The gut microbiome is increasingly being recognized for its influence on intestinal and extra-intestinal disorders such as cancer. Today, diet is the most studied environmental modulator of gut microbiota, capable of altering or improving it in terms of richness and diversity. Recent evidence from several preclinical and clinical trials suggested that gut microbiota composition could modulate cancer therapies (toxicities, treatment responses) and vice versa. This review highlights the latest research on the bidirectional associations between gut microbiota and cancer. We also dissect the role of gut microbiota during cancer therapies in terms of toxicity and treatment response and, in turn, how cancer therapies could impact gut microbiota composition and functions. In this context, we summarize the state-of-the-art research regarding the role of various nutritional interventions—prebiotics, dietary strategies, and dietary restrictions—as cutting-edge possibilities to modulate gut microbiota during cancer therapies.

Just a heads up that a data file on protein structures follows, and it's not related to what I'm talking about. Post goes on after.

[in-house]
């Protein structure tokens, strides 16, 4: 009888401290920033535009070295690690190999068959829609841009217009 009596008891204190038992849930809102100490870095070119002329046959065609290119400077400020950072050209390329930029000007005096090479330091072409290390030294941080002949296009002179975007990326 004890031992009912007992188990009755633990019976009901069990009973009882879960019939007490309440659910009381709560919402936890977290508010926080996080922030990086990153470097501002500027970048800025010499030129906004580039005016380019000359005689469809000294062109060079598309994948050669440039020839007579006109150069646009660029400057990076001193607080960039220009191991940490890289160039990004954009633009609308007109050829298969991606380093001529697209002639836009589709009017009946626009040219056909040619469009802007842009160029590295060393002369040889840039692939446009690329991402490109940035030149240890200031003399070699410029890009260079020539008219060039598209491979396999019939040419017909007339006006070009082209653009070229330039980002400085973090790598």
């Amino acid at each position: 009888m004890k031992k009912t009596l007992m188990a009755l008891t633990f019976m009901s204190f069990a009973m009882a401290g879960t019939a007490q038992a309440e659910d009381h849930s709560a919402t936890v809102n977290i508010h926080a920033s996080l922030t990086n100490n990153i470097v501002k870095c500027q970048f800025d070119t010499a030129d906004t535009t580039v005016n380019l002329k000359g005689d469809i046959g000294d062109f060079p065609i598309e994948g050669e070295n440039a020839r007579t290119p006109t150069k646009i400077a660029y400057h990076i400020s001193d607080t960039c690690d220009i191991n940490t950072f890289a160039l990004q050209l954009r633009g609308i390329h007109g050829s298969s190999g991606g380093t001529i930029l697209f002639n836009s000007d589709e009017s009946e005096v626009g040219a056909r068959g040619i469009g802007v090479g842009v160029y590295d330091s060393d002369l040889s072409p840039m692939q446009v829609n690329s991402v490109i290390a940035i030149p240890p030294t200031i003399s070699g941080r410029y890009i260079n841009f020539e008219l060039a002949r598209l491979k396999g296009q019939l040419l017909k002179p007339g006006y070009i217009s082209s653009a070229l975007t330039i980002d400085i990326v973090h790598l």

- Cancer treatment
- Gut microbiota